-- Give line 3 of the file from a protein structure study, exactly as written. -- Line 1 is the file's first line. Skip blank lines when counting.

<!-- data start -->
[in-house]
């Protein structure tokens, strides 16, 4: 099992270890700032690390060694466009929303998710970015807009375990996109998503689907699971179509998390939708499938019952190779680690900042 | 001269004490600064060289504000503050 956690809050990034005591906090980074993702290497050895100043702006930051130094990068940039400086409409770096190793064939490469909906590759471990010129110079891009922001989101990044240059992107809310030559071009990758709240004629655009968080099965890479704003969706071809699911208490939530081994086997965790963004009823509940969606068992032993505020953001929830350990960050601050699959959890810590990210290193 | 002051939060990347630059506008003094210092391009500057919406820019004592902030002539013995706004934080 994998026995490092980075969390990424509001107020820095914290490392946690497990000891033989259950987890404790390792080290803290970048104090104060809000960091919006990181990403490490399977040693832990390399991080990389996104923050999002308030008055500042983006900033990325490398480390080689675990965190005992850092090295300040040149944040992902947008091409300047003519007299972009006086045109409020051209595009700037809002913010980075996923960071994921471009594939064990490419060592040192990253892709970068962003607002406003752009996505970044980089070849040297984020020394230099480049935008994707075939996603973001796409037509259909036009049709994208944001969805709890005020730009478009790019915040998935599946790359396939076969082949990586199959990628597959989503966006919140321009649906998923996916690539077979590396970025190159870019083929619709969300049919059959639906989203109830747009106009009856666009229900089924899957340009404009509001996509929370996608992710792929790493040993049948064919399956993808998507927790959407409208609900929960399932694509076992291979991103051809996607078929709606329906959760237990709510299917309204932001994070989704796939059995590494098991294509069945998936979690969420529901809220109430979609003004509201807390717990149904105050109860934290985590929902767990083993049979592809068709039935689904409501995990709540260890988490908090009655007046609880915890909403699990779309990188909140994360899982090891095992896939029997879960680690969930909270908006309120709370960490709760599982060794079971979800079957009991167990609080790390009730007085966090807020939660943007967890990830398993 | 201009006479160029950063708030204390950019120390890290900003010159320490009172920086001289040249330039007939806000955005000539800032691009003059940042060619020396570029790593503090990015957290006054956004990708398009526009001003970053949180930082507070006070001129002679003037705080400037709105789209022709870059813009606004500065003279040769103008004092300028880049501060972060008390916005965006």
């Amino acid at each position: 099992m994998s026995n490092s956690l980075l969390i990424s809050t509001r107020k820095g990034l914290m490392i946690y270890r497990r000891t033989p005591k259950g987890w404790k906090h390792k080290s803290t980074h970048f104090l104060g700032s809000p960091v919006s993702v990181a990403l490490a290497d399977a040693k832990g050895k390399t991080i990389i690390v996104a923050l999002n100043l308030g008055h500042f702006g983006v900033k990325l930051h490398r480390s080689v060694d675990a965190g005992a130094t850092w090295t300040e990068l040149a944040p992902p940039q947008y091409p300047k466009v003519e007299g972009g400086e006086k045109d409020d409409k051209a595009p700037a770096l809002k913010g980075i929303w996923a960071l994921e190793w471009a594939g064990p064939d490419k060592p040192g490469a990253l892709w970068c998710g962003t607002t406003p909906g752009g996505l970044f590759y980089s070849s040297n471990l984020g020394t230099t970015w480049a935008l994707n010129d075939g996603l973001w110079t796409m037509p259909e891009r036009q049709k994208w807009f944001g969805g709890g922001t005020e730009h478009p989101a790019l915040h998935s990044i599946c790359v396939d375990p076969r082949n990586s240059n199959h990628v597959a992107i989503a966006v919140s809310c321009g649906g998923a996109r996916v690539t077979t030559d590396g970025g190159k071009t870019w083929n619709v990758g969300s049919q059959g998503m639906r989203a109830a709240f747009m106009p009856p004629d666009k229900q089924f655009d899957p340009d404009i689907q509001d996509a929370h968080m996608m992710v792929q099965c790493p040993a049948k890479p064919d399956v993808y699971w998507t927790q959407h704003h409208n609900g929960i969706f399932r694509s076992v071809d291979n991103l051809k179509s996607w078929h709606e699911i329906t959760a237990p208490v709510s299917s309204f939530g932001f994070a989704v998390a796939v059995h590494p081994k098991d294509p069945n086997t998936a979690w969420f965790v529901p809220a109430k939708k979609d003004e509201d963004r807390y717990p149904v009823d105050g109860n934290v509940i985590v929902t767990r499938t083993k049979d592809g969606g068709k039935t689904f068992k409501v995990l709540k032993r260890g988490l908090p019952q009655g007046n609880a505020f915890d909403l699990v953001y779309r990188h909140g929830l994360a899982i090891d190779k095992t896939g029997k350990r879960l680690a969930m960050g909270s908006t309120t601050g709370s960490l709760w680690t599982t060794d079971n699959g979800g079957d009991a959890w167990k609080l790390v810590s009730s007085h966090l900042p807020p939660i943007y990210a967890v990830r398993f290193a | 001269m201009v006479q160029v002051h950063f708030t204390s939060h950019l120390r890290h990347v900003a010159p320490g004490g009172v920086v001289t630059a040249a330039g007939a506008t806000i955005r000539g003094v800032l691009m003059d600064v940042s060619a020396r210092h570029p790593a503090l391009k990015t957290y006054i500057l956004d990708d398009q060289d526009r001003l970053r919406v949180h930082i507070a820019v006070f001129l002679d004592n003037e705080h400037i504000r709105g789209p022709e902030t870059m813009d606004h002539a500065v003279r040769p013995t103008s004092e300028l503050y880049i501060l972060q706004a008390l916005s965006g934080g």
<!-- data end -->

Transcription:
């Amino acid at each position: 099992m994998s026995n490092s956690l980075l969390i990424s809050t509001r107020k820095g990034l914290m490392i946690y270890r497990r000891t033989p005591k259950g987890w404790k906090h390792k080290s803290t980074h970048f104090l104060g700032s809000p960091v919006s993702v990181a990403l490490a290497d399977a040693k832990g050895k390399t991080i990389i690390v996104a923050l999002n100043l308030g008055h500042f702006g983006v900033k990325l930051h490398r480390s080689v060694d675990a965190g005992a130094t850092w090295t300040e990068l040149a944040p992902p940039q947008y091409p300047k466009v003519e007299g972009g400086e006086k045109d409020d409409k051209a595009p700037a770096l809002k913010g980075i929303w996923a960071l994921e190793w471009a594939g064990p064939d490419k060592p040192g490469a990253l892709w970068c998710g962003t607002t406003p909906g752009g996505l970044f590759y980089s070849s040297n471990l984020g020394t230099t970015w480049a935008l994707n010129d075939g996603l973001w110079t796409m037509p259909e891009r036009q049709k994208w807009f944001g969805g709890g922001t005020e730009h478009p989101a790019l915040h998935s990044i599946c790359v396939d375990p076969r082949n990586s240059n199959h990628v597959a992107i989503a966006v919140s809310c321009g649906g998923a996109r996916v690539t077979t030559d590396g970025g190159k071009t870019w083929n619709v990758g969300s049919q059959g998503m639906r989203a109830a709240f747009m106009p009856p004629d666009k229900q089924f655009d899957p340009d404009i689907q509001d996509a929370h968080m996608m992710v792929q099965c790493p040993a049948k890479p064919d399956v993808y699971w998507t927790q959407h704003h409208n609900g929960i969706f399932r694509s076992v071809d291979n991103l051809k179509s996607w078929h709606e699911i329906t959760a237990p208490v709510s299917s309204f939530g932001f994070a989704v998390a796939v059995h590494p081994k098991d294509p069945n086997t998936a979690w969420f965790v529901p809220a109430k939708k979609d003004e509201d963004r807390y717990p149904v009823d105050g109860n934290v509940i985590v929902t767990r499938t083993k049979d592809g969606g068709k039935t689904f068992k409501v995990l709540k032993r260890g988490l908090p019952q009655g007046n609880a505020f915890d909403l699990v953001y779309r990188h909140g929830l994360a899982i090891d190779k095992t896939g029997k350990r879960l680690a969930m960050g909270s908006t309120t601050g709370s960490l709760w680690t599982t060794d079971n699959g979800g079957d009991a959890w167990k609080l790390v810590s009730s007085h966090l900042p807020p939660i943007y990210a967890v990830r398993f290193a | 001269m201009v006479q160029v002051h950063f708030t204390s939060h950019l120390r890290h990347v900003a010159p320490g004490g009172v920086v001289t630059a040249a330039g007939a506008t806000i955005r000539g003094v800032l691009m003059d600064v940042s060619a020396r210092h570029p790593a503090l391009k990015t957290y006054i500057l956004d990708d398009q060289d526009r001003l970053r919406v949180h930082i507070a820019v006070f001129l002679d004592n003037e705080h400037i504000r709105g789209p022709e902030t870059m813009d606004h002539a500065v003279r040769p013995t103008s004092e300028l503050y880049i501060l972060q706004a008390l916005s965006g934080g």